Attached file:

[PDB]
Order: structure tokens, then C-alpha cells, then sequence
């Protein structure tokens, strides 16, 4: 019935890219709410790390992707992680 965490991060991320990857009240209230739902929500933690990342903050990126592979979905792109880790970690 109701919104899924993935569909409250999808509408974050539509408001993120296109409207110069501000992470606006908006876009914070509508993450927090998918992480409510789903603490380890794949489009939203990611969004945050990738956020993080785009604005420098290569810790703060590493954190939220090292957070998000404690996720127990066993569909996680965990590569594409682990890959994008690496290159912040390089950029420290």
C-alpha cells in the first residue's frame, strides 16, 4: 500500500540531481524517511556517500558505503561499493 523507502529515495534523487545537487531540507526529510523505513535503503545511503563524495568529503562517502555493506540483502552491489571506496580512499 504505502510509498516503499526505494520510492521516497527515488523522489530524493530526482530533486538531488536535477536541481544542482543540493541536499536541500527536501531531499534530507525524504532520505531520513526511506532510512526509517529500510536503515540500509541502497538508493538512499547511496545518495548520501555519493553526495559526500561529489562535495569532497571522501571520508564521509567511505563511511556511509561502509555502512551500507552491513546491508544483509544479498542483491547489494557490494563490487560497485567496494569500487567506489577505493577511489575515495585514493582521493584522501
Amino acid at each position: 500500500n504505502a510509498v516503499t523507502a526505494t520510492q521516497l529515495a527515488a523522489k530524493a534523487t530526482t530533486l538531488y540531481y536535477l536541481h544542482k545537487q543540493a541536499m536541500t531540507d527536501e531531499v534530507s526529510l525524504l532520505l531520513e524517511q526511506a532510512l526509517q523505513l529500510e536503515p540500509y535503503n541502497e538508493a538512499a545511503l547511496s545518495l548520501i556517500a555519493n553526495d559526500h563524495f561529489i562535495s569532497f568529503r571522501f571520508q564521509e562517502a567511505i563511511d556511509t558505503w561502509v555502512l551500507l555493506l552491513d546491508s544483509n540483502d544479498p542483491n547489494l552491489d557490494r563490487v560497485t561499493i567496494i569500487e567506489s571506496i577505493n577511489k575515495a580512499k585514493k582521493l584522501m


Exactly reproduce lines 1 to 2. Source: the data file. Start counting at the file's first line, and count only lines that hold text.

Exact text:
[PDB]
Order: structure tokens, then C-alpha cells, then sequence